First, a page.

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04 June 2019 | Story Valentino Ndaba | Photo Charl Devenish
Prof Cathryn Tonne
Air pollution not only costs lives, it costs money too. Pictured is Prof Cathryn Tonne presenting a guest lecture on air pollution at the Bloemfontein Campus.

Health effects associated with ambient air pollution (AAP) have been well documented. Subsequently, the relationship between pollution and financial outcomes have also become a focus for case studies globally. An Environmental Research journal article revealed that “low and middle-income countries are disproportionately affected by the global burden of adverse health effects caused by AAP”. 

A high price to pay

In 2012, high concentrations of air pollution caused 7.4% of all deaths, costing South Africa up to 6% of its Gross Domestic Product. According to the recent International Growth Centre study conducted by senior University of Cape Town researchers, this is a direct consequence of the country’s heavy dependence of fossil fuels, a source of health-damaging air pollution and greenhouse pollutants.

Stunted human and economic growth

These South African statistics are attested to by Prof Cathryn Tonne who recently presented a guest lecture on air pollution which was hosted by the University of the Free State (UFS) Business School.

“Air pollution can affect economic development through several pathways, and health is an important one. Air pollution is linked to shorter life expectancy, chronic disease, asthma exacerbation and many other health outcomes that result in absenteeism from work and school. These have large direct costs to the health system.”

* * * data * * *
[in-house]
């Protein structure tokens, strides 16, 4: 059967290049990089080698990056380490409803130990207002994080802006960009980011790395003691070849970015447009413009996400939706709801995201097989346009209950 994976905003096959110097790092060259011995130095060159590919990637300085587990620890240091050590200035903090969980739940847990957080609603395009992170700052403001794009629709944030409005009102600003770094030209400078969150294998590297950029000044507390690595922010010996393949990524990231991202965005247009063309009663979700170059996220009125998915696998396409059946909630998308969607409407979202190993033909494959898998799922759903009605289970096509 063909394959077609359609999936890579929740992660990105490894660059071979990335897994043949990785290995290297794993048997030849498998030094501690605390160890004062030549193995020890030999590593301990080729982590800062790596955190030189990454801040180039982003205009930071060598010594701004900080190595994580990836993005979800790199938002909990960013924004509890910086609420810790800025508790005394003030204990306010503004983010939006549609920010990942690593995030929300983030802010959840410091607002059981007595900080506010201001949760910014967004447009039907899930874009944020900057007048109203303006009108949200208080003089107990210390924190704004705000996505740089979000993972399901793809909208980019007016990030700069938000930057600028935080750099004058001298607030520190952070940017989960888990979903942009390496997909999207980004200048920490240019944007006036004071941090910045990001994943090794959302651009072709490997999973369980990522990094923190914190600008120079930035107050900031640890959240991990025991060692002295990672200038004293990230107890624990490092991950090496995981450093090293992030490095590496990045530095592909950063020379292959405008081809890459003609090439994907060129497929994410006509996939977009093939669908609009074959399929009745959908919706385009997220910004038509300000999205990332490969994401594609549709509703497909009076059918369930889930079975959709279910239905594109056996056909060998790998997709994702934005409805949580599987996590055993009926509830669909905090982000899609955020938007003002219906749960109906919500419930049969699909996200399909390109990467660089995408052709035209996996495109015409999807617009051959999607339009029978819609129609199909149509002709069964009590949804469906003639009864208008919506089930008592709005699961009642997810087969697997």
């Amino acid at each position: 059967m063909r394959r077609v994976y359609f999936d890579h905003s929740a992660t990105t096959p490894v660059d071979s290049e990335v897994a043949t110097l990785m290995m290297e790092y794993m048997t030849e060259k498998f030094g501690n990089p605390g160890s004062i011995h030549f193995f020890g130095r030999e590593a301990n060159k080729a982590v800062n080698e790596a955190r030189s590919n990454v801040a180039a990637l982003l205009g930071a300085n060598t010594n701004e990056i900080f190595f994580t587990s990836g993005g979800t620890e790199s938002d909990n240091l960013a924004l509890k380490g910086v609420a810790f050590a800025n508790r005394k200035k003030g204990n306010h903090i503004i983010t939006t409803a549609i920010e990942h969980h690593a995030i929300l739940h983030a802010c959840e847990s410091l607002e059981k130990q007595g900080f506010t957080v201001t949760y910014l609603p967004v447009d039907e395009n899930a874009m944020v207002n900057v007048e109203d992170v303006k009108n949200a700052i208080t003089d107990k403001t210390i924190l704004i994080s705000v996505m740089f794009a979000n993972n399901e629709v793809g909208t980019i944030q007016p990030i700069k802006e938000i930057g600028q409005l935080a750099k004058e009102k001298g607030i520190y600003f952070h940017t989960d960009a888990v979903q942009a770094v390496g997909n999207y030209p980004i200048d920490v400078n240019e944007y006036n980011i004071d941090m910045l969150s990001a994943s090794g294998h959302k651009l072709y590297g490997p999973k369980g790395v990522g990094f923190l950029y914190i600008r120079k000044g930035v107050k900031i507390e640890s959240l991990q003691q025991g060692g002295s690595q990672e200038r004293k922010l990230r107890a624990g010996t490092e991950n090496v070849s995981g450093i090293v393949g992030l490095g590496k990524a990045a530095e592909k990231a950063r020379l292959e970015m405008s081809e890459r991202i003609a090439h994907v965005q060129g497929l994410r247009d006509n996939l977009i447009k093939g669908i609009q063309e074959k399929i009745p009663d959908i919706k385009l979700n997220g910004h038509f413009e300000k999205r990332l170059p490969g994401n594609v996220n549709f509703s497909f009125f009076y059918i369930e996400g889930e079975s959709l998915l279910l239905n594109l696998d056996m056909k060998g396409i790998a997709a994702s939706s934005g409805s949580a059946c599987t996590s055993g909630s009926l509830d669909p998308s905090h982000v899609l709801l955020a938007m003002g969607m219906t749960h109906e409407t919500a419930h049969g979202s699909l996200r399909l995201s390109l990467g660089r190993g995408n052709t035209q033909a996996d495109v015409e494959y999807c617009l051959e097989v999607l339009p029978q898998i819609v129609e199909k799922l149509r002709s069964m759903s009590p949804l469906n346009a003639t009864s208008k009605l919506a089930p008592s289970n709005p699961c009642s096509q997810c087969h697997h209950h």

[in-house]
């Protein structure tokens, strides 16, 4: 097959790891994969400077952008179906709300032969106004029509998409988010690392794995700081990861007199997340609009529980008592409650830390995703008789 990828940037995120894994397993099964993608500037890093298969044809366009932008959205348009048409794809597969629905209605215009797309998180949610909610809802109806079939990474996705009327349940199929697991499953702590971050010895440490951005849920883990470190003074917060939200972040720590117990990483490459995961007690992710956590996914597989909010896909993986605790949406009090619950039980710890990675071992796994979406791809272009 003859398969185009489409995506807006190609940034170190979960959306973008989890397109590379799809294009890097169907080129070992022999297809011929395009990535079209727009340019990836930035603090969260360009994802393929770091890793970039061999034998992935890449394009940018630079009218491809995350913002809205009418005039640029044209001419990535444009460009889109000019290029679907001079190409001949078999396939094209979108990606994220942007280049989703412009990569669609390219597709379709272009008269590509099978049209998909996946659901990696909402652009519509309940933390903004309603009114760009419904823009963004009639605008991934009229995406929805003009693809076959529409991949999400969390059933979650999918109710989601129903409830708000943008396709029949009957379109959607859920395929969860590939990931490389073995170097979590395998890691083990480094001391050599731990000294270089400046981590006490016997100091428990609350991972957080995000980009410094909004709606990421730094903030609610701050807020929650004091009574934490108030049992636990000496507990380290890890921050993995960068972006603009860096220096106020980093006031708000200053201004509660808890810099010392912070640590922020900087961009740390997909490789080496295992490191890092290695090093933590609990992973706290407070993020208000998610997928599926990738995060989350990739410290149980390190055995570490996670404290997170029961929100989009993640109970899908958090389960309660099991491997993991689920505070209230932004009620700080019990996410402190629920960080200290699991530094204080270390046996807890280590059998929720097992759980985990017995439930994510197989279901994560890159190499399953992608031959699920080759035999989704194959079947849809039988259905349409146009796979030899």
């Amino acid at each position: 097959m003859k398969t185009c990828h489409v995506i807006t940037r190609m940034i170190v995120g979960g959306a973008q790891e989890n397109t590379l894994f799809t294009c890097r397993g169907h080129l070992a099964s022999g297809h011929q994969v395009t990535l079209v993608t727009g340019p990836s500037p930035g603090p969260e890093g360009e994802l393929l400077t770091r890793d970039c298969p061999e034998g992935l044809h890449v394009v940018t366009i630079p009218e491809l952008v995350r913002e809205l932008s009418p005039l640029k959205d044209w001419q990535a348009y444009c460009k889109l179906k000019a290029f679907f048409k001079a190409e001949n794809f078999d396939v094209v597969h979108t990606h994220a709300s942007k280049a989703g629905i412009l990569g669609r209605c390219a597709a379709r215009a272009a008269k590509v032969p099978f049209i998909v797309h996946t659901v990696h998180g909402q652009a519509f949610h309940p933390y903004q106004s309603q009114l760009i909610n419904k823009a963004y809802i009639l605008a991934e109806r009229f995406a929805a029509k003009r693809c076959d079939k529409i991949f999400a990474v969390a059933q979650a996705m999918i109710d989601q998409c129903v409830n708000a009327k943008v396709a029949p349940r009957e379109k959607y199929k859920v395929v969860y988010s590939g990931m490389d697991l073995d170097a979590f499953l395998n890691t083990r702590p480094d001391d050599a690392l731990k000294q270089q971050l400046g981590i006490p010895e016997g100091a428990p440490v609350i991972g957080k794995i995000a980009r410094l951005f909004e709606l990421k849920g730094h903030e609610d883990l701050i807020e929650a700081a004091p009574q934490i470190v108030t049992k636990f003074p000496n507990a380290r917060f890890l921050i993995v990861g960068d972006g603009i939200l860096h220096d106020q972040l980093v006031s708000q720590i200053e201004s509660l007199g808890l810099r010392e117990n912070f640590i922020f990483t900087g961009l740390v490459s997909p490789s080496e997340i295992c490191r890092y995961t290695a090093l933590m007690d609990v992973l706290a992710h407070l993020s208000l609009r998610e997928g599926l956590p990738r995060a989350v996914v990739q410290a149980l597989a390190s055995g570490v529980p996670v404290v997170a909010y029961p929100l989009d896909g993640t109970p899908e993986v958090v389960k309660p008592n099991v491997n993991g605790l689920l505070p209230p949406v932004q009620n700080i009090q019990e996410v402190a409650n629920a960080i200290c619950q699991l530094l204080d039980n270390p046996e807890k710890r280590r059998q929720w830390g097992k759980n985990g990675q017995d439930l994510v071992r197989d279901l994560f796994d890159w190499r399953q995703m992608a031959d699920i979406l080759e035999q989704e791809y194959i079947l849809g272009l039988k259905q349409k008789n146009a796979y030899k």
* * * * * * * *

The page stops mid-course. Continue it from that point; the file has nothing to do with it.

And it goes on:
Prof Tonne says that air pollution exposure in children is linked to reduced cognitive development, with important impacts on human capital. As a result, children are not reaching their full potential in terms of neurodevelopment, which has an effect on their income prospects and the economy as a whole. 

Resolving a looming disaster

Technology may be employed to radically clean the air. Cities need to lead in the reduction of air pollution by promoting renewable energy, using active transport such as walking or cycling, and investing in infrastructure to make this safe and attractive. 

With researchers playing a major role in strengthening the case for aggressive air pollution control, the government needs to implement policies in order to control sources of air pollution. This global health and economic issue also requires individuals and communities to play their part to improve air quality.

News Archive

Registrar takes leadership role at Golden Key International
2012-03-08

 

Dr Derek Swemmer
8 March 2012

The world’s premier academic honour society, the Golden Key International Honour Society, has recognised academic excellence at our university by appointing Dr Derek Swemmer, Registrar of the UFS, as chairperson of its international board of directors.

Dr Swemmer is the first South African to serve as Chairperson of the governing body of the society. He will take up office in July 2012. Dr Swemmer, who has served as a board member for two terms, was appointed at a recent board meeting of the society in Georgia, Atlanta in the United States.
 
Dr Swemmer's role as Chairperson of the board is to ensure that the society’s values of academic excellence, leadership and service are followed in the more than 375 chapters worldwide. He will serve a three-year term on the board, which oversees the awarding of scholarships worth $1 million to its members annually.
 
Dr Swemmer says he is honoured to serve the UFS and South Africa in this capacity. “The appointment is humbling when you know you have hundreds of volunteers that could have been asked to serve.”
 
Dr Swemmer, who is co-advisor of the UFS Golden Key chapter, says he hopes to help the society to expand its service activities in order to provide an excellent example to the world of how highly skilled academic students render meaningful service to their communities, both at university and to the broader community.
 
He says the Golden Key International Honour Society is a very important part of the UFS’s Academic and Human project.

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